Over the past years, new systems have been developed to resolve the disadvantages presented by the sand filtration systems. One of the developed solutions is the one that use perlite: this system guarantees an excellent filtration level (1/2 micron) and the use of a minimum quantity of energy and water. This system uses diatom instead of perlite, and it requires a minimal amount of space in the technical room.
The Defender filter proposed by Myrtha Pools uses perlite, a volcanic rock with a vitreous structure (like the obsidian stone). This rock is ground and exposed to heat-treatment to obtain a thin powder that adhere at the supports creating a stratum of filter material.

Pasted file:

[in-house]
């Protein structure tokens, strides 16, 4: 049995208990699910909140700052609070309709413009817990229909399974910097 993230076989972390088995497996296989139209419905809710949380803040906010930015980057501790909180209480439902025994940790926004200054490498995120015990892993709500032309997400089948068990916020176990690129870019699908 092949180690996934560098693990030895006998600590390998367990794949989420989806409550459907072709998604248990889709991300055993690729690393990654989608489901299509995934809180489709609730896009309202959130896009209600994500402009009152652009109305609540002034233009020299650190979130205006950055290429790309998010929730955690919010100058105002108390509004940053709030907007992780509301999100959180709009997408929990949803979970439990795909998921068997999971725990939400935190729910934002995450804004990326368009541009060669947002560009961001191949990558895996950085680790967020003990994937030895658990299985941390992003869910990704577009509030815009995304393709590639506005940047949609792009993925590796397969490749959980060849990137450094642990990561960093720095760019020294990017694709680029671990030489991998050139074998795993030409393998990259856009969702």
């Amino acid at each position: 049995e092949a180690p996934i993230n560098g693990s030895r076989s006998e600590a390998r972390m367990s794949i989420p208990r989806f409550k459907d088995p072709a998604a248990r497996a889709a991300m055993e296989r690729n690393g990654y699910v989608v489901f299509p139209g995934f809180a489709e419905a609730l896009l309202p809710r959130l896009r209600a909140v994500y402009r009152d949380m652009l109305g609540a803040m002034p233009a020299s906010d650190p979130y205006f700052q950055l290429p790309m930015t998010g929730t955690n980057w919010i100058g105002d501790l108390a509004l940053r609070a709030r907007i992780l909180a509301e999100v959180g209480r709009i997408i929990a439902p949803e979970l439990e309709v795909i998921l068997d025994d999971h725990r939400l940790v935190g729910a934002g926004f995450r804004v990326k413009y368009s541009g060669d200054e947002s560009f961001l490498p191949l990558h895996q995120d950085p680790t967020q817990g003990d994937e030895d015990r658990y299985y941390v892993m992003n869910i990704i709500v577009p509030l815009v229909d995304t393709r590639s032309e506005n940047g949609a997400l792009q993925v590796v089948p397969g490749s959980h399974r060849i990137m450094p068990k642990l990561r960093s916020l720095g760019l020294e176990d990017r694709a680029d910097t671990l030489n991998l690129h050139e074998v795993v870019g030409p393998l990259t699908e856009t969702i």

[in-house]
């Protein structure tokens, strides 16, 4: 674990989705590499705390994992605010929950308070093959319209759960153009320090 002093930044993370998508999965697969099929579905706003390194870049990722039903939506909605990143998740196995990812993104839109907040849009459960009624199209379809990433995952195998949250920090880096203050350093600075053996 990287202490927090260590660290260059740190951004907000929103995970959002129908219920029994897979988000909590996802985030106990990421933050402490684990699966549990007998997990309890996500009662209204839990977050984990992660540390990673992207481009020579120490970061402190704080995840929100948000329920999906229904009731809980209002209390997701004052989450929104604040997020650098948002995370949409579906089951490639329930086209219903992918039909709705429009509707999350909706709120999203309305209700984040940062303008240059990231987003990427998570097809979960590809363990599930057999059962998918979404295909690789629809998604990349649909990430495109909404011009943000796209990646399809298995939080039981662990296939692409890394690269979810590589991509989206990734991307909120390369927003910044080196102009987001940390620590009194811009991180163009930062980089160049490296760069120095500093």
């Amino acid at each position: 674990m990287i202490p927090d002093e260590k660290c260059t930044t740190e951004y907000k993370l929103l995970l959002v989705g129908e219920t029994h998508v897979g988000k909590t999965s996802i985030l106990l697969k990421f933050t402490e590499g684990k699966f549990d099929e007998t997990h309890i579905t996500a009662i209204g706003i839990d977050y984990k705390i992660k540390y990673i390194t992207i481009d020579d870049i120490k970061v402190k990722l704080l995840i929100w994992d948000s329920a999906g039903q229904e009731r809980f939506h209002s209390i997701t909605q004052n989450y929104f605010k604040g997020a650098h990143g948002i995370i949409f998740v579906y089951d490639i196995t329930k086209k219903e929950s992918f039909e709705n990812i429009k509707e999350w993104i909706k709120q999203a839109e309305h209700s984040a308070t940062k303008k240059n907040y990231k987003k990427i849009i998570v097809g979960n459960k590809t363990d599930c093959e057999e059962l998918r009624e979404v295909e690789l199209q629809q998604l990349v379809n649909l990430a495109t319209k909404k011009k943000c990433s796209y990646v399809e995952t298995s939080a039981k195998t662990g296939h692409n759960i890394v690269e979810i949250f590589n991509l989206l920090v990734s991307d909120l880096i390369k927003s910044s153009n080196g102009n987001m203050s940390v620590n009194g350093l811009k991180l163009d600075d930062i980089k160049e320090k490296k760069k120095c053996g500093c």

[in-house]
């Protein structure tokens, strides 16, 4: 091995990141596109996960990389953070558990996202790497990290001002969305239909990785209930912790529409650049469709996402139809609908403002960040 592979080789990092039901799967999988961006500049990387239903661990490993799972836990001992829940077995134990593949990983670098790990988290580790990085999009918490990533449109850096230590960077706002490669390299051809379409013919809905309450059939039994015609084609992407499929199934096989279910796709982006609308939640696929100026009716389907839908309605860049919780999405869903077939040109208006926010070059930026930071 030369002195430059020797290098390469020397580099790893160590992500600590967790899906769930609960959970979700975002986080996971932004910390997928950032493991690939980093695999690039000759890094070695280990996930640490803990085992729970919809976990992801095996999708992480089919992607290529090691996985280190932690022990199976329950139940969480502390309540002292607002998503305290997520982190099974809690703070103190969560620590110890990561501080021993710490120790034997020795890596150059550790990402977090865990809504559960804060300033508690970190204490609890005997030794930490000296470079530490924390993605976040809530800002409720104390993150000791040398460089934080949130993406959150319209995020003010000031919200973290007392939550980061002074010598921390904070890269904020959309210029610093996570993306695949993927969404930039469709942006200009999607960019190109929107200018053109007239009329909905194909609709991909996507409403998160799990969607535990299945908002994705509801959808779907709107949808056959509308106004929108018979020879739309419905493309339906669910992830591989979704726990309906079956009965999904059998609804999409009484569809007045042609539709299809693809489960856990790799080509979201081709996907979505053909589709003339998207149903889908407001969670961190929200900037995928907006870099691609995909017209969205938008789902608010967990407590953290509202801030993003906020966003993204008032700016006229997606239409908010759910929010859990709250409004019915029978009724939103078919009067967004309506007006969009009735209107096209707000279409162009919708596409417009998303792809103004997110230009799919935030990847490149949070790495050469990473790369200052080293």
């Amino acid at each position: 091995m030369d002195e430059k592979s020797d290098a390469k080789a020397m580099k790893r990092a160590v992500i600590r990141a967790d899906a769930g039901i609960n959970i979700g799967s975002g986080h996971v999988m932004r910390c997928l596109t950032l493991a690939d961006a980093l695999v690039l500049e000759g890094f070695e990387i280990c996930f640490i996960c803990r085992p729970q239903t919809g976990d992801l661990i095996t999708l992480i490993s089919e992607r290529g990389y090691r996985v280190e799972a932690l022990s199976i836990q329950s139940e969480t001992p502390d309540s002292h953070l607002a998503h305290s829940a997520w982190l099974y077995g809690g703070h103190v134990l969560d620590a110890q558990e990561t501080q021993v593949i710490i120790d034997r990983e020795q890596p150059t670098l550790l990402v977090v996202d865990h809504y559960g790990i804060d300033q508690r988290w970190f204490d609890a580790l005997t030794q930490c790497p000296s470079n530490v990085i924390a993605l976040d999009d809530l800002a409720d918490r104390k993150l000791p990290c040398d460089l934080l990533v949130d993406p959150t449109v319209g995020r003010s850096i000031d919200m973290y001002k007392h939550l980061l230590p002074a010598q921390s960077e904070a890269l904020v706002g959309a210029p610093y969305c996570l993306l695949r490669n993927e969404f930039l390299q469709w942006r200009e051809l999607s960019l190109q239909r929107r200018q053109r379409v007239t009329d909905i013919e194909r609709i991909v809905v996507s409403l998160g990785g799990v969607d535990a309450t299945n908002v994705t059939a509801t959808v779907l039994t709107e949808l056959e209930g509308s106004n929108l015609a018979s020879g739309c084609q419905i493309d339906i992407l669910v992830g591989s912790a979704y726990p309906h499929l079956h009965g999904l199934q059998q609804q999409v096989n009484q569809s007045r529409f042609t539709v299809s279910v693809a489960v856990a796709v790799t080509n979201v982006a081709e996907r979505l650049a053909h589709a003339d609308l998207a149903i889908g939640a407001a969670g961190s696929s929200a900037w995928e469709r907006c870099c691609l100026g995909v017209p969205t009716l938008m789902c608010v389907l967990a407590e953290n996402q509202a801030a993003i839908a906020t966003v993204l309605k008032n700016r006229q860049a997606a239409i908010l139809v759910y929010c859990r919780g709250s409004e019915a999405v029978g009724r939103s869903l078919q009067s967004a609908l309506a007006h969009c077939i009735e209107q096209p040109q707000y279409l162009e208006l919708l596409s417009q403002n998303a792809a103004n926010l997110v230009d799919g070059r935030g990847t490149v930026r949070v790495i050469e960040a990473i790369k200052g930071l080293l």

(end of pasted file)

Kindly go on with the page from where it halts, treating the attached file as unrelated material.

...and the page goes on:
The perlite can filter particles as fine as a micrometer.
The diatomite is another media used in the pre-coat filters like the Defender. The diatomite is defined also as diatomaceous earth, a sedimentary siliceous rock with organic origin, mainly composed of fossilized diatom shells (a kind of algae).
The diatomite is characterized by white colour and elevated porosity. In this kind of filters the diatomite is used in form of thin powder, it adhere at the supports and constitute the filter material.
High level of filtration (even in presence of protozoans)
Existence on the market of filters that manage regeneration and pre-coat independently, simplifying the filter management
Saving backwash water (this means a saving of chemical reagents and energy too)
Minimal amount of space (a smaller technical room is required)